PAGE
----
Refugee charity organisations and anti-fascism groups are infuriated by news that a right-wing movement may host a ball at the presidential office next year.
Freedom Party (FPÖ) Vienna whip Johann Gudenus said today (Tues) that managers of Hofburg Palace granted his faction’s application to organise a ball at the venue in 2013. Hofburg Palace is a major tourist attraction. The spectacular building, which is situated in downtown Vienna, features several museums but also the office of the federal president.
Gudenus said that his party would hold Vienna’s First Ball of Academics at Hofburg Palace in 2013. This announcement has caused some controversy since it comes just weeks after several people were injured in riots taking place outside Hofburg Palace before, during and after the most recent Viennese Corporations Ball.
The event – organised by far-right student fraternities – attracted not only European right-wing icons like Marine Le Pen, the chairwoman of France’s Front National (FN), but also peaceful demonstrators and left-wing rioters. Students, Green Party representatives, members of the Jewish Community in Vienna (IKG) and labour unionists gathered near Hofburg Palace a few hours before the disputed bash started. The most recent edition of the ball took place in January. Previous Corporations Balls drew protesters too. However, a new level of violence was reached around this year’s ball.
Albrecht Konecny, the former head of the Social Democrats’ (SPÖ) delegation in the federal council (Bundesrat), told newspapers that a group of police officers were watching on as he was beaten up on his way home from the peaceful gathering against xenophobia and fascism. State prosecutors are investigating. The accused policemen could be jailed if found guilty while rightist bloggers claim that left-wing extremists could have mistaken the elderly ex-politician for an attendant of the ball.
A spokesman for SOS Mitmensch, an organisation focusing on helping asylum seekers and refugees, told Die Presse today (Tues) that the FPÖ dared a disgraceful deception manoeuvre. IKG President Oskar Deutsch said in a press release it was a “scandal” that the right-wing party experienced no difficulties in registering another “network get-together of right-wing extremists”.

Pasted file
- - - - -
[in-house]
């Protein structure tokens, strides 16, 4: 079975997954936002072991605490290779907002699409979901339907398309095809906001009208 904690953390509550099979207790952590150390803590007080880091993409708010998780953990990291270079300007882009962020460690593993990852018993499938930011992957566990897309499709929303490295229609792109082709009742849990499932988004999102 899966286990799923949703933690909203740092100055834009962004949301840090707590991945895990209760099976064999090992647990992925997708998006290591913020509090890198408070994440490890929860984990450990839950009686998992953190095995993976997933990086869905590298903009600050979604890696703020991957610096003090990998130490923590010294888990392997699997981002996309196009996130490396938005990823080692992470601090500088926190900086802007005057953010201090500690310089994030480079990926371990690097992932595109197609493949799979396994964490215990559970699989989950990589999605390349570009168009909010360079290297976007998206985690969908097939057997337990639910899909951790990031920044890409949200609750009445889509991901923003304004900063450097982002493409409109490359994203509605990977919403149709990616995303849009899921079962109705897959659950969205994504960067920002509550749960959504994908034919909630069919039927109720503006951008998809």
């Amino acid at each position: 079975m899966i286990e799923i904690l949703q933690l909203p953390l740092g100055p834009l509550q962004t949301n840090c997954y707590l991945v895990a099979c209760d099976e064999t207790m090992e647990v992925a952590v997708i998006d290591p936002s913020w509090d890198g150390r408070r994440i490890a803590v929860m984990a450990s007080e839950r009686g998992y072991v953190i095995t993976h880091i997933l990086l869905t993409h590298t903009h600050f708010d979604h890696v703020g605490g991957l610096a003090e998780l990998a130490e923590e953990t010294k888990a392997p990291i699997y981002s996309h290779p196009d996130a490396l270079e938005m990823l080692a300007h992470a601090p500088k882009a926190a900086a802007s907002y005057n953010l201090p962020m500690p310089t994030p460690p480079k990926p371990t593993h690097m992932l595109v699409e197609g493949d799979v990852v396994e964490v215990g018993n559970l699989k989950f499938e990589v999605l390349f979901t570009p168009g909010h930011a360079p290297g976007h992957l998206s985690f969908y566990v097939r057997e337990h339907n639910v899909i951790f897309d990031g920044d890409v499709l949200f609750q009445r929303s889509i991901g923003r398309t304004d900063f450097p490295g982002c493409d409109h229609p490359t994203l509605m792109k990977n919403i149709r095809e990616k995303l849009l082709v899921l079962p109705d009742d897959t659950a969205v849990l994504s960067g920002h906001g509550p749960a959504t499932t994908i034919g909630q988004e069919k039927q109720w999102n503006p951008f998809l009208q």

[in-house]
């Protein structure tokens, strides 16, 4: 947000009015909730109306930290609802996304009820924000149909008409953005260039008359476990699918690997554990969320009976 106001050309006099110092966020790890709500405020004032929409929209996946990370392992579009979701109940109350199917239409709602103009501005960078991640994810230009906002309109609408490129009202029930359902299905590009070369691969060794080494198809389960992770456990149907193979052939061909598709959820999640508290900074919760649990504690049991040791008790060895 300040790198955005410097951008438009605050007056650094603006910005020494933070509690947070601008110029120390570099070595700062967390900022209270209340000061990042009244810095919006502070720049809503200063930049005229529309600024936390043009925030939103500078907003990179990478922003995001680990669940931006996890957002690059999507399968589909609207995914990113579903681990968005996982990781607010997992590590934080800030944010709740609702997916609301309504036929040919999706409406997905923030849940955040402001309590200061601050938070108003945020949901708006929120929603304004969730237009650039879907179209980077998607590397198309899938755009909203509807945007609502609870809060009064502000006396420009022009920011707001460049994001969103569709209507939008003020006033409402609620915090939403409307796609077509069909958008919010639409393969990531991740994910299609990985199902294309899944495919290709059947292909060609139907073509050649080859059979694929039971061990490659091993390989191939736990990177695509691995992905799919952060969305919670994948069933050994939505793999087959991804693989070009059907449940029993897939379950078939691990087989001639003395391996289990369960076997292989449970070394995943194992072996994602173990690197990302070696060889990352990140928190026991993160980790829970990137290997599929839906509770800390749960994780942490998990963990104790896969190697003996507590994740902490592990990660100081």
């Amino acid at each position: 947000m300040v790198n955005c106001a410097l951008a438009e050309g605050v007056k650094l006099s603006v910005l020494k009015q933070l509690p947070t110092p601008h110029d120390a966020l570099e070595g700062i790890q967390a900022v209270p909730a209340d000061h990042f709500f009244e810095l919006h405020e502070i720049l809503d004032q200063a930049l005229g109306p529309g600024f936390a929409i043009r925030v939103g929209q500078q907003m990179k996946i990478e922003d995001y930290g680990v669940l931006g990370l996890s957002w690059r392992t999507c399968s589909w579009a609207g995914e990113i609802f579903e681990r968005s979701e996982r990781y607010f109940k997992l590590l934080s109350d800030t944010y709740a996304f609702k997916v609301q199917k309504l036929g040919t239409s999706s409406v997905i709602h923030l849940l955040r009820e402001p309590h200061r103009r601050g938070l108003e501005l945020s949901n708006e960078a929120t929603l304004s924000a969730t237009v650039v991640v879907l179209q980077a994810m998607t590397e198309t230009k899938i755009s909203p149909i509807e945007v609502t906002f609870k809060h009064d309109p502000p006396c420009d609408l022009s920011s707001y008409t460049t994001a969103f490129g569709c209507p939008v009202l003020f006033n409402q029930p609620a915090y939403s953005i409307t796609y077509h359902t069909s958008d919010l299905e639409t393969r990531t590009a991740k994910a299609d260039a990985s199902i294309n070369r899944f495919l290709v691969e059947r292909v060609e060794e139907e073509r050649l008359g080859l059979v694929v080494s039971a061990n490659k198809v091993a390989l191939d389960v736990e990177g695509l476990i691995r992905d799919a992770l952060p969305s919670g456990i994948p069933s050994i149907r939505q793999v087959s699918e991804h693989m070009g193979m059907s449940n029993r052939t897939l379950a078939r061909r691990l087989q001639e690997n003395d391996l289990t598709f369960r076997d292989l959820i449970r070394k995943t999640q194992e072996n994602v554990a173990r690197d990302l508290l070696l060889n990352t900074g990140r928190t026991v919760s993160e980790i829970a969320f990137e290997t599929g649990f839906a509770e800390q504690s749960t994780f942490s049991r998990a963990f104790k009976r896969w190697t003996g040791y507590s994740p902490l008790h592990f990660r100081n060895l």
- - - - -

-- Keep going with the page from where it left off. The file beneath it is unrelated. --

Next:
SOS Mitmensch said the only positive aspect of the news was that the FPÖ could be fully held responsible for who would attend the event. The non-government organisation (NGO) said that the guest list of the ball set to take place in February 2013 would disclose whether the FPÖ respected democracy. Gudenus hit back by claiming that the planned ball had nothing to do with right-wing extremism. “It is everyone’s right to organise such an event,” he said speaking to Die Presse.
The public debate regarding the controversial ball was more intense than ever before this year after FPÖ boss Heinz-Christian Strache said that what had happened outside Hofburg Palace that night reminded him of the Night of Broken Glass (Reichskristallnacht) of 9 November 1938 when synagogues and Jewish shops in several German and Austrian cities were destroyed and set on fire. Strache also angered his critics by refusing to disassociate from a statement in which he alleged that members of right-wing student fraternities and FPÖ supporters could be considered as the “new Jews”.
The business association which manages Hofburg Palace features several prestigious names such as Vienna’s Hotel Sacher. Martin Graf of the FPÖ, the parliament’s third president, warned the companies about a boycott if they refused to take back their decision to allow the Corporations Ball to take place at the palace. A spokeswoman for Hofburg Palace’s management and promotion agency said there was nothing wrong with giving the green light to the Academics Ball since it would be organised by the FPÖ. She underlined that the enterprises in charge of the decision would cooperate with all democratic political movements of Austria.